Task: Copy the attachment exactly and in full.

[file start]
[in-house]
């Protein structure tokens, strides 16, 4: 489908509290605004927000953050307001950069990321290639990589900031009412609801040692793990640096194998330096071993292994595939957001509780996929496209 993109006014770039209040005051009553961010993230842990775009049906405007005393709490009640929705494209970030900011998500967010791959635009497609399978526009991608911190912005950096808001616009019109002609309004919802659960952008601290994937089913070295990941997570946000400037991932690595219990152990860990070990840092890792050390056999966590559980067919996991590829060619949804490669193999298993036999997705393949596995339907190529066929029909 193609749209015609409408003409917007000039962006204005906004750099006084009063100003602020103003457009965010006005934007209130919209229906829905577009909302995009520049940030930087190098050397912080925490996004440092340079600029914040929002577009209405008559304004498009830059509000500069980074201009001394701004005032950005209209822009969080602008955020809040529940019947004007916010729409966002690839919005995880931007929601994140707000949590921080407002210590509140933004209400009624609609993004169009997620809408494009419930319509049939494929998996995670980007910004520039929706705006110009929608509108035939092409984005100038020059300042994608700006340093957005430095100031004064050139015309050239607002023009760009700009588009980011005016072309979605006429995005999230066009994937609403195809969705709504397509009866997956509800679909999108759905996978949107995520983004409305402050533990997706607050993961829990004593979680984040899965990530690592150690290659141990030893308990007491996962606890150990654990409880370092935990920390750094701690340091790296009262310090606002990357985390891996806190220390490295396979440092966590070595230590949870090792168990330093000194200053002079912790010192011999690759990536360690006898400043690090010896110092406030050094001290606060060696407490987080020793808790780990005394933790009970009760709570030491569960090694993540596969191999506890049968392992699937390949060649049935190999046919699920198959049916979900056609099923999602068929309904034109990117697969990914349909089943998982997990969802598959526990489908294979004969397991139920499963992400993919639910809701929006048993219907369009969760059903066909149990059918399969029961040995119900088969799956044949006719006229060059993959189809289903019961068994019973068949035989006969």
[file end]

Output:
[in-house]
């Protein structure tokens, strides 16, 4: 489908509290605004927000953050307001950069990321290639990589900031009412609801040692793990640096194998330096071993292994595939957001509780996929496209 993109006014770039209040005051009553961010993230842990775009049906405007005393709490009640929705494209970030900011998500967010791959635009497609399978526009991608911190912005950096808001616009019109002609309004919802659960952008601290994937089913070295990941997570946000400037991932690595219990152990860990070990840092890792050390056999966590559980067919996991590829060619949804490669193999298993036999997705393949596995339907190529066929029909 193609749209015609409408003409917007000039962006204005906004750099006084009063100003602020103003457009965010006005934007209130919209229906829905577009909302995009520049940030930087190098050397912080925490996004440092340079600029914040929002577009209405008559304004498009830059509000500069980074201009001394701004005032950005209209822009969080602008955020809040529940019947004007916010729409966002690839919005995880931007929601994140707000949590921080407002210590509140933004209400009624609609993004169009997620809408494009419930319509049939494929998996995670980007910004520039929706705006110009929608509108035939092409984005100038020059300042994608700006340093957005430095100031004064050139015309050239607002023009760009700009588009980011005016072309979605006429995005999230066009994937609403195809969705709504397509009866997956509800679909999108759905996978949107995520983004409305402050533990997706607050993961829990004593979680984040899965990530690592150690290659141990030893308990007491996962606890150990654990409880370092935990920390750094701690340091790296009262310090606002990357985390891996806190220390490295396979440092966590070595230590949870090792168990330093000194200053002079912790010192011999690759990536360690006898400043690090010896110092406030050094001290606060060696407490987080020793808790780990005394933790009970009760709570030491569960090694993540596969191999506890049968392992699937390949060649049935190999046919699920198959049916979900056609099923999602068929309904034109990117697969990914349909089943998982997990969802598959526990489908294979004969397991139920499963992400993919639910809701929006048993219907369009969760059903066909149990059918399969029961040995119900088969799956044949006719006229060059993959189809289903019961068994019973068949035989006969």